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Human Population and the Biodiversity Hotspots PowerPoint PPT Presentation


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Gridded-Pop Workshop May 2-3, 2000. Human Population and the Biodiversity Hotspots. Richard Cincotta, Robert Engelman and Jennifer Wisnewski. A Case for Considering the Low-end User of Gridded Pop Data. Who are low-end users?.

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Human Population and the Biodiversity Hotspots

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Gridded-Pop WorkshopMay 2-3, 2000

Human Population and the Biodiversity Hotspots

Richard Cincotta,

Robert Engelman and

Jennifer Wisnewski


A Case for Considering

the Low-end User of

Gridded Pop Data


Who are low-end users?

  • NGOs and other researchers using ArcView or other GIS viewing applications

  • with or without spatial analysis programs.


What will they do with GPW?

  • Population density can be associated with risk to various resources, infrastructure and capital.

  • Population density can be associated with exposure to risks from hazards.


What do low-end users need?

  • Standardization of data and procedures (comparable to UN Population Division procedures).

  • Some hints/guidelines for use and display.


The Biodiversity Hotspots (25) and Major Tropical Wilderness Areas (3)

Conservation International


Displaying GPW for Biodiversity Audience

Most Dense: >300 people km-2

150 - 300

50 - 150

15 - 50

5 - 15

1 - 5

Least Dense: 0 - 1


Population in the Global Biodiversity Hotspots

1995


Findings: Biodiversity Hotspots

  • As of 1995, more than 1.1 billion people were living within the 25 biodiversity hotspots.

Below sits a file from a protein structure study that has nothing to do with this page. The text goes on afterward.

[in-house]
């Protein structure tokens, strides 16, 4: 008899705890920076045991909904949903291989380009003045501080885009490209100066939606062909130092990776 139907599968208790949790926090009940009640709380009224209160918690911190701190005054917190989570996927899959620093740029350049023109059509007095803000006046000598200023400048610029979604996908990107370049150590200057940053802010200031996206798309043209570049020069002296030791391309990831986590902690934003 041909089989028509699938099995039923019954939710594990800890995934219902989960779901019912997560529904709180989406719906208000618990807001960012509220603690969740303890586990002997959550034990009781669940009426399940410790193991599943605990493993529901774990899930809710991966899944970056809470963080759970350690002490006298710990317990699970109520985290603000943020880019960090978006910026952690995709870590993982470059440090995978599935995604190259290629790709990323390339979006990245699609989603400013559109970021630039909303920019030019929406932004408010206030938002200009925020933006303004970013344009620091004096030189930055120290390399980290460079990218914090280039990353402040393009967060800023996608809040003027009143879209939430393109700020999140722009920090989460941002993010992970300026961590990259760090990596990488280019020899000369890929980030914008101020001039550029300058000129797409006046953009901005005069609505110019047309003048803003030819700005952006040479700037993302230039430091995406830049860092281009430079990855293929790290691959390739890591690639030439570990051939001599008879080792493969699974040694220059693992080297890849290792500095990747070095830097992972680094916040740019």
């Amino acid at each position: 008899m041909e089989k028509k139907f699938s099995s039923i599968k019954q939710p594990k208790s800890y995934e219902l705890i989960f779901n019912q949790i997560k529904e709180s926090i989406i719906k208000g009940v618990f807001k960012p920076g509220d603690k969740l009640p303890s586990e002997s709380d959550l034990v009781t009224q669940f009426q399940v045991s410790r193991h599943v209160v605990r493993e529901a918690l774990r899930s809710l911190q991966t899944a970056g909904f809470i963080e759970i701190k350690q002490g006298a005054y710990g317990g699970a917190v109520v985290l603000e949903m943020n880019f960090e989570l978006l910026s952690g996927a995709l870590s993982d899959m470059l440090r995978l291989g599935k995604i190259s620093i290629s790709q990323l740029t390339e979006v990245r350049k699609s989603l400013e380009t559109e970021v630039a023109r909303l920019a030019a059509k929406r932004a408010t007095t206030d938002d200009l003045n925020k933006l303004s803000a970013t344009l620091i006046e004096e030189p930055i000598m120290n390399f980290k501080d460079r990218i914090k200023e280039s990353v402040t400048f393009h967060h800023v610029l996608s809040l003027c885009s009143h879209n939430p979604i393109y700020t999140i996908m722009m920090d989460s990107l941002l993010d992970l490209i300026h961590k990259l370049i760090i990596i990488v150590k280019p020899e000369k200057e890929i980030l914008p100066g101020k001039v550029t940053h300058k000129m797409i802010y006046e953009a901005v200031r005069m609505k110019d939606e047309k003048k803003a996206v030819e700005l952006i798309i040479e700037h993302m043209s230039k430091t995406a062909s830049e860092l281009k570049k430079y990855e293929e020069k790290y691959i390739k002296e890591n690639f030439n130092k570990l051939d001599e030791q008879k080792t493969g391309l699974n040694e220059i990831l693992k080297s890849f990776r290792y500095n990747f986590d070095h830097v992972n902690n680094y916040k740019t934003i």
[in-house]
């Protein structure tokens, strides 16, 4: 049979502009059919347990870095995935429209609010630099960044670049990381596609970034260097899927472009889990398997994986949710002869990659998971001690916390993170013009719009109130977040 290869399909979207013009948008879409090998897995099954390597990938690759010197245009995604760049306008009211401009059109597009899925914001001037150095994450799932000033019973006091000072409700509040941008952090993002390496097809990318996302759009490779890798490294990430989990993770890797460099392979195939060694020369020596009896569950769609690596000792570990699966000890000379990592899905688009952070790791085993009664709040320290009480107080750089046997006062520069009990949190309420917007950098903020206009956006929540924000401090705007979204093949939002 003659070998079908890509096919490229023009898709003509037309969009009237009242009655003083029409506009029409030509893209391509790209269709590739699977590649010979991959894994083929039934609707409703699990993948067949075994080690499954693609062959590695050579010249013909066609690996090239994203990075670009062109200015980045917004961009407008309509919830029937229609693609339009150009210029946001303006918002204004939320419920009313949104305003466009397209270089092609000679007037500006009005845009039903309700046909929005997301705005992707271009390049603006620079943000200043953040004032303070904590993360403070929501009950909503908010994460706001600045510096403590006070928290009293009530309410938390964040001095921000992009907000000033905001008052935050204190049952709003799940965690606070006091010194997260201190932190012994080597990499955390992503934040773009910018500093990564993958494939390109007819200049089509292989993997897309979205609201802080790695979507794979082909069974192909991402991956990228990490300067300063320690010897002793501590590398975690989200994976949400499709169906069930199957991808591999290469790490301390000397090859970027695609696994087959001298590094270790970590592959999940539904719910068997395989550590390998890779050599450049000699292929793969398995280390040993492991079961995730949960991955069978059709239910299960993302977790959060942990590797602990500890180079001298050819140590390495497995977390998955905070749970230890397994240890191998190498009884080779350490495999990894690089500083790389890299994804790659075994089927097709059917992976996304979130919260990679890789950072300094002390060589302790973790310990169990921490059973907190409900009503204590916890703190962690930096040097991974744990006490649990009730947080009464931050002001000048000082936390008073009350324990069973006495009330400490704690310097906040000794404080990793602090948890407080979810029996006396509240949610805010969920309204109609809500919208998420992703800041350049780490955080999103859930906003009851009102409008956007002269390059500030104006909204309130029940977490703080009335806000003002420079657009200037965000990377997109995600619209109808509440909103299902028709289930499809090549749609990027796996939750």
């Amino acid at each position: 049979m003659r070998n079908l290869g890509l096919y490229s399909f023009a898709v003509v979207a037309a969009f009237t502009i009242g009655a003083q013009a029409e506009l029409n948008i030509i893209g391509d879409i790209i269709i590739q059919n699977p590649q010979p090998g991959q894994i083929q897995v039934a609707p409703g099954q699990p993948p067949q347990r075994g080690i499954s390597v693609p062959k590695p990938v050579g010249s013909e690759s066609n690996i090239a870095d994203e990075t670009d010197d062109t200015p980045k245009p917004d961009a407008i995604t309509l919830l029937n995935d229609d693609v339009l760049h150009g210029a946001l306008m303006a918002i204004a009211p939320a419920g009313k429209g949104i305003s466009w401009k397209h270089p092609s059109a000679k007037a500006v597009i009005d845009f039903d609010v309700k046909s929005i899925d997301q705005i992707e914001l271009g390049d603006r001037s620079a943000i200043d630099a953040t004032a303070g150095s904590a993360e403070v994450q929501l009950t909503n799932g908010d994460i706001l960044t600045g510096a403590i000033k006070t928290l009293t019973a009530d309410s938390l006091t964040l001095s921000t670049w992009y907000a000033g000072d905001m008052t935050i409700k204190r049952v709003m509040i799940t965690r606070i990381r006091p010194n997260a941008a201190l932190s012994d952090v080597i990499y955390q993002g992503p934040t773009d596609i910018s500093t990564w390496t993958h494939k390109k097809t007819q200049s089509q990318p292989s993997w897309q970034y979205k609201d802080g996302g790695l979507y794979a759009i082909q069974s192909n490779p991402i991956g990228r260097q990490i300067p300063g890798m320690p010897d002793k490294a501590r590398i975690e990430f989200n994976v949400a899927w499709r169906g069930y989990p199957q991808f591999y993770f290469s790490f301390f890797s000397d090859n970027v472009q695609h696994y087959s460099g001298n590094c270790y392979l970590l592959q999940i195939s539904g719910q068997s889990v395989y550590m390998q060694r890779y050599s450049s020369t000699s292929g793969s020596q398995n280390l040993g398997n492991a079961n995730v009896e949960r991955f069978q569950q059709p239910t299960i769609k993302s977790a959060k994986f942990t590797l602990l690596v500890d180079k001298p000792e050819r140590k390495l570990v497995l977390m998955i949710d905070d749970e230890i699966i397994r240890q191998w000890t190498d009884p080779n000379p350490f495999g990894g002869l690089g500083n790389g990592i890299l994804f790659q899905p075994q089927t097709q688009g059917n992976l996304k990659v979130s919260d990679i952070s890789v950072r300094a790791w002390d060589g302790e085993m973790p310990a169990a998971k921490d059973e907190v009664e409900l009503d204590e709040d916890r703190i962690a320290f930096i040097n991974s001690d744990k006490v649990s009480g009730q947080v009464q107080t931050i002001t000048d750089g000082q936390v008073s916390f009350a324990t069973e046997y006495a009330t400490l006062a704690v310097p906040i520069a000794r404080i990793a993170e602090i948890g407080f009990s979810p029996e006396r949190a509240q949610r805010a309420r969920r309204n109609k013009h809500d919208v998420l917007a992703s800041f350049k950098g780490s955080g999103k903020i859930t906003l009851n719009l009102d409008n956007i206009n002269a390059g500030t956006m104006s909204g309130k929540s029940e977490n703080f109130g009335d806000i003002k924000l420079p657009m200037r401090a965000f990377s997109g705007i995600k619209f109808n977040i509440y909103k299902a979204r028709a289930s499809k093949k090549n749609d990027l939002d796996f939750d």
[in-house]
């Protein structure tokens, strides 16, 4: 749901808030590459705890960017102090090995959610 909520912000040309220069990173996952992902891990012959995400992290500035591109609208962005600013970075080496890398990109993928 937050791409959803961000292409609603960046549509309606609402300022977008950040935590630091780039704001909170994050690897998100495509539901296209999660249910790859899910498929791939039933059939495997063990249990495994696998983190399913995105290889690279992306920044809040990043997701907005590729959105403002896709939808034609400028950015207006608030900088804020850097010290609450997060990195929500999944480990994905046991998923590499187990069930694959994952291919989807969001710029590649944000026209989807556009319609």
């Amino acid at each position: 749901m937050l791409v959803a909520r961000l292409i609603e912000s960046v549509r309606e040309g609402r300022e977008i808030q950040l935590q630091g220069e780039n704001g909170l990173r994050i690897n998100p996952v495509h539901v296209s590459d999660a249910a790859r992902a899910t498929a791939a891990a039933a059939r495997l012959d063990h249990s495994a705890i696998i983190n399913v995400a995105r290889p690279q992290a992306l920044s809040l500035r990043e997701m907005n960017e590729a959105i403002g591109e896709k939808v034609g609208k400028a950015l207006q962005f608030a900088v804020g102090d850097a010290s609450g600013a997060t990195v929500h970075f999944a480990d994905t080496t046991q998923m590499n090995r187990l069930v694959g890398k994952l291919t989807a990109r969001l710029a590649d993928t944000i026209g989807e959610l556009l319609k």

• The original extent of the hotspots cover just 12 percent of the planet’s land area but are home to about 20 percent of the world’s population.


Findings: Biodiversity Hotspots

  • Aggregate population growth (1995-2000) in the 25 hotspots (1.8%/yr) is more rapid than the world as a whole (1.3%/yr).

  • In 1995, aggregate population density in the hotspots (72 people/km2) was greater than that of the world as a whole (42 people/km2).


Population in the Global Biodiversity Hotspots

1995


Major Tropical Wilderness Areas

  • Population is growing at a rate of 3.1 percent annually – about 2.5 times the world’s average population growth rate.


Science & Technology

  • Short article in Nature(27 April 2000 issue, pp. 990-992)

  • Forthcoming article for GIS-users in ArcNews


Policymakers

  • Forthcoming article for policymakers: Issues in Science & Technology

  • UNDP/GEF sponsored priority-setting workshop for the West African Hotspot (Dec. 1999).

  • Centerpiece for report: Nature’s Place


Public Audiences

  • Population section on Conservation International wall map.

  • Analysis recommended for Pennsylvania state high school environmental science curriculum.

  • Press & Popularization


Recommendations

  • A Standard Time Series (e.g., 1995, 2000, 2005, … ) -- with procedures for updating those intervals based on new estimates.

  • Historic estimates: (e.g., 1975 or 1950).

  • Discussions of Projection Methods.


Nature's Place

Human Population and the Future of Biological Diversity

Richard Cincotta & Robert Engelman

GIS Analysis: Jennifer Wisnewski

Research Assistance:

Bonnie Dye & Akia Talbot


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